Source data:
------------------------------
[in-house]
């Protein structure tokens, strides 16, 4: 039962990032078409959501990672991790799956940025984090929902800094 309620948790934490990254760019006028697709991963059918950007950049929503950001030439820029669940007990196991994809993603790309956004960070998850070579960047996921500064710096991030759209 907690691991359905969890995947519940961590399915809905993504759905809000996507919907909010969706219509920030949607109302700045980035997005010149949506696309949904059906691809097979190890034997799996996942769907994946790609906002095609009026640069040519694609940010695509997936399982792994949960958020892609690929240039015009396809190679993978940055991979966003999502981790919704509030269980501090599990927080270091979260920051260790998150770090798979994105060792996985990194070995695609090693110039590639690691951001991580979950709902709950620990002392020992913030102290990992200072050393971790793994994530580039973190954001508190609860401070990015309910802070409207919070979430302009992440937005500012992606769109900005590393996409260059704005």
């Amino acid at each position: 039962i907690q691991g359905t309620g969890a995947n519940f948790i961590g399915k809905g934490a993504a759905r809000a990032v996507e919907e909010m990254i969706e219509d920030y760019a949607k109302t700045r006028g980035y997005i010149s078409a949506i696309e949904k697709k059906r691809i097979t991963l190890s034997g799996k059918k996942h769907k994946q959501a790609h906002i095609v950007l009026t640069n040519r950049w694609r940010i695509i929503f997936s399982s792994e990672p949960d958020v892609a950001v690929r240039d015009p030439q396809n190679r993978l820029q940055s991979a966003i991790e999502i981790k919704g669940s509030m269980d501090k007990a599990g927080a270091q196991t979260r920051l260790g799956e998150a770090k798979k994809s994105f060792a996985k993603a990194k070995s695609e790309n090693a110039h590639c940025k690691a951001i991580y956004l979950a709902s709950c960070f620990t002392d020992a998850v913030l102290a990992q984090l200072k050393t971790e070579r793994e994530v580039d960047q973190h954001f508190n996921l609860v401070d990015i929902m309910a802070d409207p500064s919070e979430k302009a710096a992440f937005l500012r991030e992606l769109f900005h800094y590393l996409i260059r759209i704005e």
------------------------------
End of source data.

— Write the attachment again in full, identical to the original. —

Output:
[in-house]
């Protein structure tokens, strides 16, 4: 039962990032078409959501990672991790799956940025984090929902800094 309620948790934490990254760019006028697709991963059918950007950049929503950001030439820029669940007990196991994809993603790309956004960070998850070579960047996921500064710096991030759209 907690691991359905969890995947519940961590399915809905993504759905809000996507919907909010969706219509920030949607109302700045980035997005010149949506696309949904059906691809097979190890034997799996996942769907994946790609906002095609009026640069040519694609940010695509997936399982792994949960958020892609690929240039015009396809190679993978940055991979966003999502981790919704509030269980501090599990927080270091979260920051260790998150770090798979994105060792996985990194070995695609090693110039590639690691951001991580979950709902709950620990002392020992913030102290990992200072050393971790793994994530580039973190954001508190609860401070990015309910802070409207919070979430302009992440937005500012992606769109900005590393996409260059704005």
């Amino acid at each position: 039962i907690q691991g359905t309620g969890a995947n519940f948790i961590g399915k809905g934490a993504a759905r809000a990032v996507e919907e909010m990254i969706e219509d920030y760019a949607k109302t700045r006028g980035y997005i010149s078409a949506i696309e949904k697709k059906r691809i097979t991963l190890s034997g799996k059918k996942h769907k994946q959501a790609h906002i095609v950007l009026t640069n040519r950049w694609r940010i695509i929503f997936s399982s792994e990672p949960d958020v892609a950001v690929r240039d015009p030439q396809n190679r993978l820029q940055s991979a966003i991790e999502i981790k919704g669940s509030m269980d501090k007990a599990g927080a270091q196991t979260r920051l260790g799956e998150a770090k798979k994809s994105f060792a996985k993603a990194k070995s695609e790309n090693a110039h590639c940025k690691a951001i991580y956004l979950a709902s709950c960070f620990t002392d020992a998850v913030l102290a990992q984090l200072k050393t971790e070579r793994e994530v580039d960047q973190h954001f508190n996921l609860v401070d990015i929902m309910a802070d409207p500064s919070e979430k302009a710096a992440f937005l500012r991030e992606l769109f900005h800094y590393l996409i260059r759209i704005e």